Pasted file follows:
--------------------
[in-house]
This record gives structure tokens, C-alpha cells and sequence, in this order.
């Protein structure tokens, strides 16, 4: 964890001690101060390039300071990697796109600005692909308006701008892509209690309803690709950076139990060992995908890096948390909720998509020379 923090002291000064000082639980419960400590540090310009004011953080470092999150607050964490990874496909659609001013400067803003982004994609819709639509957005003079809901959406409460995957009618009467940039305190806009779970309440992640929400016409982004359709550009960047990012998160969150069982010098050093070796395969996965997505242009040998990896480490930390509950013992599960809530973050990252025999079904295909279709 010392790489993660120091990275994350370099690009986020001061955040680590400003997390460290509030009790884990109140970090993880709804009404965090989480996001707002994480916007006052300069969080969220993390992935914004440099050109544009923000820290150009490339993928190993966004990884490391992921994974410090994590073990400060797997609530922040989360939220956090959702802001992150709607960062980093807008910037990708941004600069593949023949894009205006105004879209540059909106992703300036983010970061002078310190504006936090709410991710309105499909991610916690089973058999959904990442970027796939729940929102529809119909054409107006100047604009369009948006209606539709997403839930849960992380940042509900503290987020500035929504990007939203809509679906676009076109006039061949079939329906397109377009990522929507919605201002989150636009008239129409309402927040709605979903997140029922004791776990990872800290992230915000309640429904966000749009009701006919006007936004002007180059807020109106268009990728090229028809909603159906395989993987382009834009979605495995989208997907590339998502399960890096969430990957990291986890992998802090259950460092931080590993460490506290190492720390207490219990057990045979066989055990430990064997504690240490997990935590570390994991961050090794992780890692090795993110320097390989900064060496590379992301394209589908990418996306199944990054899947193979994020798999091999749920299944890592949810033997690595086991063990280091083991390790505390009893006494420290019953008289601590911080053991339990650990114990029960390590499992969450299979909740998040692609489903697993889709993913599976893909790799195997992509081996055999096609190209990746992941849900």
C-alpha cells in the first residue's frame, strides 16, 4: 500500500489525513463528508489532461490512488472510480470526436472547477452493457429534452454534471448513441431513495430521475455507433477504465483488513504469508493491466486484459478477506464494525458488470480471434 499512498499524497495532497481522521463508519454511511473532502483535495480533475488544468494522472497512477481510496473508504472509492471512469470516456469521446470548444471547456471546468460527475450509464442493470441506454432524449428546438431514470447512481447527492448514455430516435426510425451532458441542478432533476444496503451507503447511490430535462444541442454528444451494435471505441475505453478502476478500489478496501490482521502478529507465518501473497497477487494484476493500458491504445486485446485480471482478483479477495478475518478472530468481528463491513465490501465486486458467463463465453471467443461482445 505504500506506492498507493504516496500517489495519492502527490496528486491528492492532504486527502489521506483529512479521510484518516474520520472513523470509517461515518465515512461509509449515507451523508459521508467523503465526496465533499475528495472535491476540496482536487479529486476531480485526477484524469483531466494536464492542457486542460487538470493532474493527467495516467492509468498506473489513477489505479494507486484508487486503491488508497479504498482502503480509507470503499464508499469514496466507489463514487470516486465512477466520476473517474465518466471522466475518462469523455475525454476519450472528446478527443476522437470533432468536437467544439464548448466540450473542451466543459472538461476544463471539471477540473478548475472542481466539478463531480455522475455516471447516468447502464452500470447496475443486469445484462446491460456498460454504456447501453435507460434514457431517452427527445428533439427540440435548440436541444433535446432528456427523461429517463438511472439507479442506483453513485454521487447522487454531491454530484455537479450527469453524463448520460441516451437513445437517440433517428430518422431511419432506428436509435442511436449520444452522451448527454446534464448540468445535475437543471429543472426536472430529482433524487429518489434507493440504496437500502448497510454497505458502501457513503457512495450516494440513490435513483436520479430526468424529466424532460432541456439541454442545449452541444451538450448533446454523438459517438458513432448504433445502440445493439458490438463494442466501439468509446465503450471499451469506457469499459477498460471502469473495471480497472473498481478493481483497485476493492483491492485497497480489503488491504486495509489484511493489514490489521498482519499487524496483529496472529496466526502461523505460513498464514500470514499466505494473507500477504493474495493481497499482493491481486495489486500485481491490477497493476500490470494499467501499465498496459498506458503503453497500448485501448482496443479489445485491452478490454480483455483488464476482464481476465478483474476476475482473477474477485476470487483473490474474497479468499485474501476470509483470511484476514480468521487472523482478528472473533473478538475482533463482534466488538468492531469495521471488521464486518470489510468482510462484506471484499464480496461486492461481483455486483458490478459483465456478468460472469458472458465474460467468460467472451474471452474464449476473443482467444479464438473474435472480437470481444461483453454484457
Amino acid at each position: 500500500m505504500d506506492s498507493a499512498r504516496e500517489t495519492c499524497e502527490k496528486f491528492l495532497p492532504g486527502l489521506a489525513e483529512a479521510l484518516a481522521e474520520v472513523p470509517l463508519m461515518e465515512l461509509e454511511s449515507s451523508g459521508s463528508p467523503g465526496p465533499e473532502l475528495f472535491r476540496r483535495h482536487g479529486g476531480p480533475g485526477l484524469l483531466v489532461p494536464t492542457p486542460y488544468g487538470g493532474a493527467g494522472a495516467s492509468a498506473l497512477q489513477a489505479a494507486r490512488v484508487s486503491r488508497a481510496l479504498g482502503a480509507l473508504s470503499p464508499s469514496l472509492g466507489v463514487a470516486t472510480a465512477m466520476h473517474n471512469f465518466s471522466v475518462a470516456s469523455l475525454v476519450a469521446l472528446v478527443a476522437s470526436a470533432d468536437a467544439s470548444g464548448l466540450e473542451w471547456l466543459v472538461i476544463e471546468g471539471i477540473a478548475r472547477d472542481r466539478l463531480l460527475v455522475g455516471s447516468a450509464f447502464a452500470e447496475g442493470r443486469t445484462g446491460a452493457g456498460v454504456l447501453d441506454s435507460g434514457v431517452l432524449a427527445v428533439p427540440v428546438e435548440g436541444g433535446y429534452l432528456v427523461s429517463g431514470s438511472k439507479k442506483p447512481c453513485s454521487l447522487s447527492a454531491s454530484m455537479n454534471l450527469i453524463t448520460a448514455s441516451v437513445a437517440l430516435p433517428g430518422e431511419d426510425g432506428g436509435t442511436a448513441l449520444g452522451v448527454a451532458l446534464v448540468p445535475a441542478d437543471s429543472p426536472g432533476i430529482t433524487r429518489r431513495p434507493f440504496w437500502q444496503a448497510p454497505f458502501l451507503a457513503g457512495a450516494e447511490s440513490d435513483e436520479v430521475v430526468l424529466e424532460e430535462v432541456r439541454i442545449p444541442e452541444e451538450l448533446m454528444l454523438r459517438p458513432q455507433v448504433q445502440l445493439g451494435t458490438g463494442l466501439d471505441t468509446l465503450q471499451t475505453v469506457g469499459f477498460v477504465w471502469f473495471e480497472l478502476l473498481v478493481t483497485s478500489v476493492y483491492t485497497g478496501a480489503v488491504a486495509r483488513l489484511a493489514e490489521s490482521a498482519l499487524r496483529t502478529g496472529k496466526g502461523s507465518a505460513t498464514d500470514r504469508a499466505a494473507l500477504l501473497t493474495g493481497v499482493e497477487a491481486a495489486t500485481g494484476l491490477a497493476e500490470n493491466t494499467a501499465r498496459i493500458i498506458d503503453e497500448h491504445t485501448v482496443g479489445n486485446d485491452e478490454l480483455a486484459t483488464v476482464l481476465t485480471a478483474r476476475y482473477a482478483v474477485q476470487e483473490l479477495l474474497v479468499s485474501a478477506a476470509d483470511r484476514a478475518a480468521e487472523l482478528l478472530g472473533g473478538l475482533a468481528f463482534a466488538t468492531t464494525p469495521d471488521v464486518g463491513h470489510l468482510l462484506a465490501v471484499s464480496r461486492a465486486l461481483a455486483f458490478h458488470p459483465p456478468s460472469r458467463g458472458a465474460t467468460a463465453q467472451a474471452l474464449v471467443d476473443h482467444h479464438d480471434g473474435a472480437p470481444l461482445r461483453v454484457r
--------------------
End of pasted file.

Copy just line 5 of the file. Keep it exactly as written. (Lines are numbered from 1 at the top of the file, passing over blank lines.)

Amino acid at each position: 500500500m505504500d506506492s498507493a499512498r504516496e500517489t495519492c499524497e502527490k496528486f491528492l495532497p492532504g486527502l489521506a489525513e483529512a479521510l484518516a481522521e474520520v472513523p470509517l463508519m461515518e465515512l461509509e454511511s449515507s451523508g459521508s463528508p467523503g465526496p465533499e473532502l475528495f472535491r476540496r483535495h482536487g479529486g476531480p480533475g485526477l484524469l483531466v489532461p494536464t492542457p486542460y488544468g487538470g493532474a493527467g494522472a495516467s492509468a498506473l497512477q489513477a489505479a494507486r490512488v484508487s486503491r488508497a481510496l479504498g482502503a480509507l473508504s470503499p464508499s469514496l472509492g466507489v463514487a470516486t472510480a465512477m466520476h473517474n471512469f465518466s471522466v475518462a470516456s469523455l475525454v476519450a469521446l472528446v478527443a476522437s470526436a470533432d468536437a467544439s470548444g464548448l466540450e473542451w471547456l466543459v472538461i476544463e471546468g471539471i477540473a478548475r472547477d472542481r466539478l463531480l460527475v455522475g455516471s447516468a450509464f447502464a452500470e447496475g442493470r443486469t445484462g446491460a452493457g456498460v454504456l447501453d441506454s435507460g434514457v431517452l432524449a427527445v428533439p427540440v428546438e435548440g436541444g433535446y429534452l432528456v427523461s429517463g431514470s438511472k439507479k442506483p447512481c453513485s454521487l447522487s447527492a454531491s454530484m455537479n454534471l450527469i453524463t448520460a448514455s441516451v437513445a437517440l430516435p433517428g430518422e431511419d426510425g432506428g436509435t442511436a448513441l449520444g452522451v448527454a451532458l446534464v448540468p445535475a441542478d437543471s429543472p426536472g432533476i430529482t433524487r429518489r431513495p434507493f440504496w437500502q444496503a448497510p454497505f458502501l451507503a457513503g457512495a450516494e447511490s440513490d435513483e436520479v430521475v430526468l424529466e424532460e430535462v432541456r439541454i442545449p444541442e452541444e451538450l448533446m454528444l454523438r459517438p458513432q455507433v448504433q445502440l445493439g451494435t458490438g463494442l466501439d471505441t468509446l465503450q471499451t475505453v469506457g469499459f477498460v477504465w471502469f473495471e480497472l478502476l473498481v478493481t483497485s478500489v476493492y483491492t485497497g478496501a480489503v488491504a486495509r483488513l489484511a493489514e490489521s490482521a498482519l499487524r496483529t502478529g496472529k496466526g502461523s507465518a505460513t498464514d500470514r504469508a499466505a494473507l500477504l501473497t493474495g493481497v499482493e497477487a491481486a495489486t500485481g494484476l491490477a497493476e500490470n493491466t494499467a501499465r498496459i493500458i498506458d503503453e497500448h491504445t485501448v482496443g479489445n486485446d485491452e478490454l480483455a486484459t483488464v476482464l481476465t485480471a478483474r476476475y482473477a482478483v474477485q476470487e483473490l479477495l474474497v479468499s485474501a478477506a476470509d483470511r484476514a478475518a480468521e487472523l482478528l478472530g472473533g473478538l475482533a468481528f463482534a466488538t468492531t464494525p469495521d471488521v464486518g463491513h470489510l468482510l462484506a465490501v471484499s464480496r461486492a465486486l461481483a455486483f458490478h458488470p459483465p456478468s460472469r458467463g458472458a465474460t467468460a463465453q467472451a474471452l474464449v471467443d476473443h482467444h479464438d480471434g473474435a472480437p470481444l461482445r461483453v454484457r